Umbilical venous catheter
 Discussion of Umbilical venous catheter
- Umbilical venous catheters are commonly used in the neonatal period for vascular access.
- An umbilical venous catheter passes through the umbilicus, umbilical vein, left portal vein, ductus venosus, middle or left hepatic vein, and inferior vena cava to the junction of the inferior vena cava with the right atrium.
- In contrast, the typically paired, bilateral umbilical arteries initially course caudally to enter the right and left iliac arteries. Therefore, the umbilical venous catheter and the umbilical artery catheter can be easily distinguished on abdominal radiographs.
- The umbilical venous catheter predominantly follows an anterior and cephalad course in the midline umbilical vein until directed posteriorly in the liver.
- The umbilical artery catheter is initially directed caudally and posteriorly to enter either the right or left iliac artery before coursing superiorly in the more posteriorly positioned aorta.
- The preferred location of the tip of the umbilical venous catheter is typically in the cephalad portion of the inferior vena cava or at the inferior vena caval–right atrial junction.
 Anomalous positioning of Umbilical venous catheter
- Anomalous positioning of the umbilical venous catheter occurs frequently because the catheter is inserted by the pediatrician without imaging guidance.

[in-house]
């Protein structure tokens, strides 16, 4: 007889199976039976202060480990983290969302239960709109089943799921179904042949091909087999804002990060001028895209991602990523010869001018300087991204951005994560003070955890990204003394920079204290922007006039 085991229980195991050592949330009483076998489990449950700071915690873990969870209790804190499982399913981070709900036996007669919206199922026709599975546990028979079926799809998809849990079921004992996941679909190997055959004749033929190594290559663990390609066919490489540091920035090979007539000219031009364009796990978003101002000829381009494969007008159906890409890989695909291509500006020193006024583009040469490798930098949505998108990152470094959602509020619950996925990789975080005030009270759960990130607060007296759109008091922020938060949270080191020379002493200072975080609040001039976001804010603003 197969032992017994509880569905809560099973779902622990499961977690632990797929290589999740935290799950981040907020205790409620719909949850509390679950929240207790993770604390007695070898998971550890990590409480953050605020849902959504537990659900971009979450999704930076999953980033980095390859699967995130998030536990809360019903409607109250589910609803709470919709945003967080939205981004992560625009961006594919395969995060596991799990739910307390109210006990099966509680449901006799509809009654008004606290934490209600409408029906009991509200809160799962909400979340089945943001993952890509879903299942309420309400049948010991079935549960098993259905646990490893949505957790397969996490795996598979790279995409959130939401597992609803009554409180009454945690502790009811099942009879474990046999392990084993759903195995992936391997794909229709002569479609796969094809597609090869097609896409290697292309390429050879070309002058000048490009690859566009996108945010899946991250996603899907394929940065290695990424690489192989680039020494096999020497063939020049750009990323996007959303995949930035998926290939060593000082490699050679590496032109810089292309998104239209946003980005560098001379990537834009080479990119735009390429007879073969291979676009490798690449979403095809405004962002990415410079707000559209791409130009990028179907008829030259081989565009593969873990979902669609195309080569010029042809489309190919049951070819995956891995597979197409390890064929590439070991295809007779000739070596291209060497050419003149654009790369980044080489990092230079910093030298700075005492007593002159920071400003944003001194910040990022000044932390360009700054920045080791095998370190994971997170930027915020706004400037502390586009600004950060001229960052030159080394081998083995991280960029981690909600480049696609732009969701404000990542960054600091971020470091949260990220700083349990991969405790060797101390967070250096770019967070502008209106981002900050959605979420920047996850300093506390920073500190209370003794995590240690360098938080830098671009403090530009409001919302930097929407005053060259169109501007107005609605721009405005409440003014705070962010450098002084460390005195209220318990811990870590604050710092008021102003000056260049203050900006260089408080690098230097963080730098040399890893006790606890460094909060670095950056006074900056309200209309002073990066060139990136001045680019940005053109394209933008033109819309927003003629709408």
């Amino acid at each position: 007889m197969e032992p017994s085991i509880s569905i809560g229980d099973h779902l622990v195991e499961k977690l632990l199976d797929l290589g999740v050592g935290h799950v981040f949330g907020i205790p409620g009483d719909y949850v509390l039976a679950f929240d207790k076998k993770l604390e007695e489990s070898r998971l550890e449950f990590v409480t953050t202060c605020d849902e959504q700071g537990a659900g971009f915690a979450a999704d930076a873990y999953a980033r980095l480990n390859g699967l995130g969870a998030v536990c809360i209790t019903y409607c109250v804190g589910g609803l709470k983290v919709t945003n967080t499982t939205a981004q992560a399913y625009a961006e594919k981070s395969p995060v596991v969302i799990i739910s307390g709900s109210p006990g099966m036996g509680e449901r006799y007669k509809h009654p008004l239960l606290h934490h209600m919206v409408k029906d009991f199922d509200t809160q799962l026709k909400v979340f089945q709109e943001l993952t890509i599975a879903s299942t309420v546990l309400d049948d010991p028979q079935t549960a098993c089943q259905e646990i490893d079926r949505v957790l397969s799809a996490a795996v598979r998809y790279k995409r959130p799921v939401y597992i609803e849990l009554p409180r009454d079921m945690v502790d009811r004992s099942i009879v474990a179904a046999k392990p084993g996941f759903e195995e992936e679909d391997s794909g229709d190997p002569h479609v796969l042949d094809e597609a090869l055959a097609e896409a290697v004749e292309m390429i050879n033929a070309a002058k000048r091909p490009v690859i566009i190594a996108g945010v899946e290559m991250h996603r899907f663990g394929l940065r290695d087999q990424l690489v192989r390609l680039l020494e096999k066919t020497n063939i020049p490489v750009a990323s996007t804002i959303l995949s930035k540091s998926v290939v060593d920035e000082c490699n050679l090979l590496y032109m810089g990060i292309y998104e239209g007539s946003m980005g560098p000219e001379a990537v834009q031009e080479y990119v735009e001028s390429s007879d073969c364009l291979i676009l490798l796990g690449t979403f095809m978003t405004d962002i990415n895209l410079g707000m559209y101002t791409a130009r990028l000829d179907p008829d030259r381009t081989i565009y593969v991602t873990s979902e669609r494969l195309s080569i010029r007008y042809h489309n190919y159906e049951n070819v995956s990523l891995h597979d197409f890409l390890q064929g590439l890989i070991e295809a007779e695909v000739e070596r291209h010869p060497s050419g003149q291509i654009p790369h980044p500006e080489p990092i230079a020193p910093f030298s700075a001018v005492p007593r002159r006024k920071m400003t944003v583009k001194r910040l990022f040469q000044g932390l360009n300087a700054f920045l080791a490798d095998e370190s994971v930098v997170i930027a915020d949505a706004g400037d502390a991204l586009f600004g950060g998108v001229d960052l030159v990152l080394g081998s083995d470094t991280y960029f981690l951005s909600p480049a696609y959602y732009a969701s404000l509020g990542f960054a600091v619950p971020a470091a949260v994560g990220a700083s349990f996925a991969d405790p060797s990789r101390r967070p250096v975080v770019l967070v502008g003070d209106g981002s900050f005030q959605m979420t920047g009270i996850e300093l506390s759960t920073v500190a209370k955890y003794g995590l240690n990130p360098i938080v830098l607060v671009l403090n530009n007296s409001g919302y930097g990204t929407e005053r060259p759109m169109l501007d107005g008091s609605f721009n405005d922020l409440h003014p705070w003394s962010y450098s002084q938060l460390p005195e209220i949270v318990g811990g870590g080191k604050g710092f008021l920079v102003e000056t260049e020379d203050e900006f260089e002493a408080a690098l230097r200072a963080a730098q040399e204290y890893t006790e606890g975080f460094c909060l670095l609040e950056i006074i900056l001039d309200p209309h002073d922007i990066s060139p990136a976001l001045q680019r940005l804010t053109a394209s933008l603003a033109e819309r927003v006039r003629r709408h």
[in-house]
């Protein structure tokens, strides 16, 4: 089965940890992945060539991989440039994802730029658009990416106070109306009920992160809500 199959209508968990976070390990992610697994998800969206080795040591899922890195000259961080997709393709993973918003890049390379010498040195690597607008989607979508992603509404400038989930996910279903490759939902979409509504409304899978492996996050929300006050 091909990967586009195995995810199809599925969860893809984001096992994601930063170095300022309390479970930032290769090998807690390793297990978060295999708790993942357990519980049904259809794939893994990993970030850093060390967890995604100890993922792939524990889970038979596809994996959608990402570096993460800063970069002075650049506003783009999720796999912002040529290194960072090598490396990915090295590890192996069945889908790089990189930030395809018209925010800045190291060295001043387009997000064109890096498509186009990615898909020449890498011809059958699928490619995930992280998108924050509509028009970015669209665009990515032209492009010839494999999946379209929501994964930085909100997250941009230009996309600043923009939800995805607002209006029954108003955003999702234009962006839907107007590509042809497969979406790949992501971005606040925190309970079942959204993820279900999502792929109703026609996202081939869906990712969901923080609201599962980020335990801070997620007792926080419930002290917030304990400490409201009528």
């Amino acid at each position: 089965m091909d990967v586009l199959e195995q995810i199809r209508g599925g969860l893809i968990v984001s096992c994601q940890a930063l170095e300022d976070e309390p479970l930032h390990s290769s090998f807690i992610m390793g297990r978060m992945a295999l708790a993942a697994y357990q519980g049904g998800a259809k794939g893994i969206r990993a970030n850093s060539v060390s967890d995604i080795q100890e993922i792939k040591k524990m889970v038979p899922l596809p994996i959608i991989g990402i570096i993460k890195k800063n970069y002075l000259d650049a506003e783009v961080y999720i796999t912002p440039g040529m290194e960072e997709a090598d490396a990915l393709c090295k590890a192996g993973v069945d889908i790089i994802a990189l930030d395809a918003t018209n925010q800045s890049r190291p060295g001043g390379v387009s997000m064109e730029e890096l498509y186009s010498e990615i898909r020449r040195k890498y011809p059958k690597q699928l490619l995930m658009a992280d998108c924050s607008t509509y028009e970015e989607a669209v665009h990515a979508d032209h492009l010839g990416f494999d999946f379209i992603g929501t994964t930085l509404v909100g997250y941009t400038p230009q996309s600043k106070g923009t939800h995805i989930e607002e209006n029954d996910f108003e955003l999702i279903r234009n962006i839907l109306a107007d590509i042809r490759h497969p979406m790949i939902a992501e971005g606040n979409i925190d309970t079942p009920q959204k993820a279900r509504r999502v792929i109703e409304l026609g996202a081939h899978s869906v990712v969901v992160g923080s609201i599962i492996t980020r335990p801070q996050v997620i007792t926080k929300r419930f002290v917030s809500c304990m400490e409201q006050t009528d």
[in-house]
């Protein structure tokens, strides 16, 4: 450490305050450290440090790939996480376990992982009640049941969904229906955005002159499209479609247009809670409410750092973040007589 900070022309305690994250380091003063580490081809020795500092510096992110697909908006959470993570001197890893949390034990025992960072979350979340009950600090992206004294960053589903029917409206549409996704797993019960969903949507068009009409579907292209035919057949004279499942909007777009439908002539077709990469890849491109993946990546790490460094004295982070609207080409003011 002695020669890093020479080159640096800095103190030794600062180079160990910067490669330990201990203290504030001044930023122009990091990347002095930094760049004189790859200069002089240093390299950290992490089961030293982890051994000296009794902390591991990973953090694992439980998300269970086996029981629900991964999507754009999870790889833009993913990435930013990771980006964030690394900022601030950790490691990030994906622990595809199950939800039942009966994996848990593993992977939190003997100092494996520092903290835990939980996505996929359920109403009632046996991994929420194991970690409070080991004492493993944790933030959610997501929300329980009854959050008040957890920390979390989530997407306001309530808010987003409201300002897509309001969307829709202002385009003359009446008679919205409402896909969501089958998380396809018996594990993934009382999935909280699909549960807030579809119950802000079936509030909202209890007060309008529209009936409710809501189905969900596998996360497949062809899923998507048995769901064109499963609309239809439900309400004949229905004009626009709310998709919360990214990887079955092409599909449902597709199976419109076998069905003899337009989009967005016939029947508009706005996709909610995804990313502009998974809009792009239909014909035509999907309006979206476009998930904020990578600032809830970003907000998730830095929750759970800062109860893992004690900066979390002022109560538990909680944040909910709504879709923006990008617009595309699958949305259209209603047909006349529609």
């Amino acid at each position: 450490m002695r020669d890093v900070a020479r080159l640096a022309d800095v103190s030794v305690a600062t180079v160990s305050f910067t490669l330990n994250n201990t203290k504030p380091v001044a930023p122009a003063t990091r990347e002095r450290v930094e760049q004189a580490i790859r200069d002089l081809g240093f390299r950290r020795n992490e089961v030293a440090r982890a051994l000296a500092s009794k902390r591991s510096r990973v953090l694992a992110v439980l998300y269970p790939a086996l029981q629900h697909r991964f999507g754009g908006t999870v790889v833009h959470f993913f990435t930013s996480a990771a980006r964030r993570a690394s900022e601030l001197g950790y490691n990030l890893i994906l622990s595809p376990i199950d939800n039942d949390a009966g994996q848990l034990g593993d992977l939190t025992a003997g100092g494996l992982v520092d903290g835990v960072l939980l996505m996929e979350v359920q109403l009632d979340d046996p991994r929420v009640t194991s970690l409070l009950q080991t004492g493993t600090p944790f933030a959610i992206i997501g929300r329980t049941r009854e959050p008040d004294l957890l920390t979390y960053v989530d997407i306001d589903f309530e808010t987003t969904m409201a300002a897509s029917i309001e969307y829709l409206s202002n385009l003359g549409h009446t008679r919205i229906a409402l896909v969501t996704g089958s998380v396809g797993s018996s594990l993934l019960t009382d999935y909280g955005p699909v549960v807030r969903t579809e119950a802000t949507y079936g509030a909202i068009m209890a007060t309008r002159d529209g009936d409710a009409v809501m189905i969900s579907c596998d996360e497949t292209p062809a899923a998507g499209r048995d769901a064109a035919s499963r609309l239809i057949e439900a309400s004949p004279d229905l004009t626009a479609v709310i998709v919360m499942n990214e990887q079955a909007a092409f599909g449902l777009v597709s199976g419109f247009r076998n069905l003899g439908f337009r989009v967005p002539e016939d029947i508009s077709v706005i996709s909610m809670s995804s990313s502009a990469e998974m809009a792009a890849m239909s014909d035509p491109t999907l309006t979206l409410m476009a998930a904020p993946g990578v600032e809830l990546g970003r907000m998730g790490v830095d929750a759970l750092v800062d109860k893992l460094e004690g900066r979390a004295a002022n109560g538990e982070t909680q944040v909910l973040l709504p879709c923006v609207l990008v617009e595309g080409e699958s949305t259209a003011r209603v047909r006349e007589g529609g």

- If the umbilical venous catheter follows the normal course to the inferior vena cava or right atrium but is advanced too far, the umbilical venous catheter may extend through a patent foramen ovale or an atrial septal defect into the left atrium or, if advanced farther, into a pulmonary vein. Alternatively, the catheter may continue through the right atrium and into the superior vena cava or may cross the tricuspid valve and enter the right ventricle. If advanced, the umbilical venous catheter may continue into the main, right, or left pulmonary artery.
- If the umbilical venous catheter reaches the left portal vein but does not continue into the ductus venosus, the catheter can travel left into the more peripheral left portal vein or right, where it can eventually course into the right portal vein or hepatofugally into the main portal vein (or potentially farther into the vessels that merge to form the portal vein: the superior mesenteric and splenic veins).
 Complications of Umbilical venous catheter
- If the umbilical venous catheter perforates an intrahepatic vascular wall, a hepatic hematoma may result.
- Intravascular thrombi may form along the course of the umbilical venous catheter.
- The umbilical venous catheter can also perforate the right or left atrial wall and enter the pericardial space.
 See Also
 External Links
 References for Umbilical venous catheter
- Tim B. Hunter, and Mihra S. Taljanovic. Medical Devices of the Abdomen and Pelvis. RadioGraphics 2005 25: 503-523.
- Schlesinger, Alan E., Braverman, Richard M., DiPietro, Michael A. Neonates and Umbilical Venous Catheters: Normal Appearance, Anomalous Positions, Complications, and Potential Aid to Diagnosis. Am. J. Roentgenol. 2003 180: 1147-1153.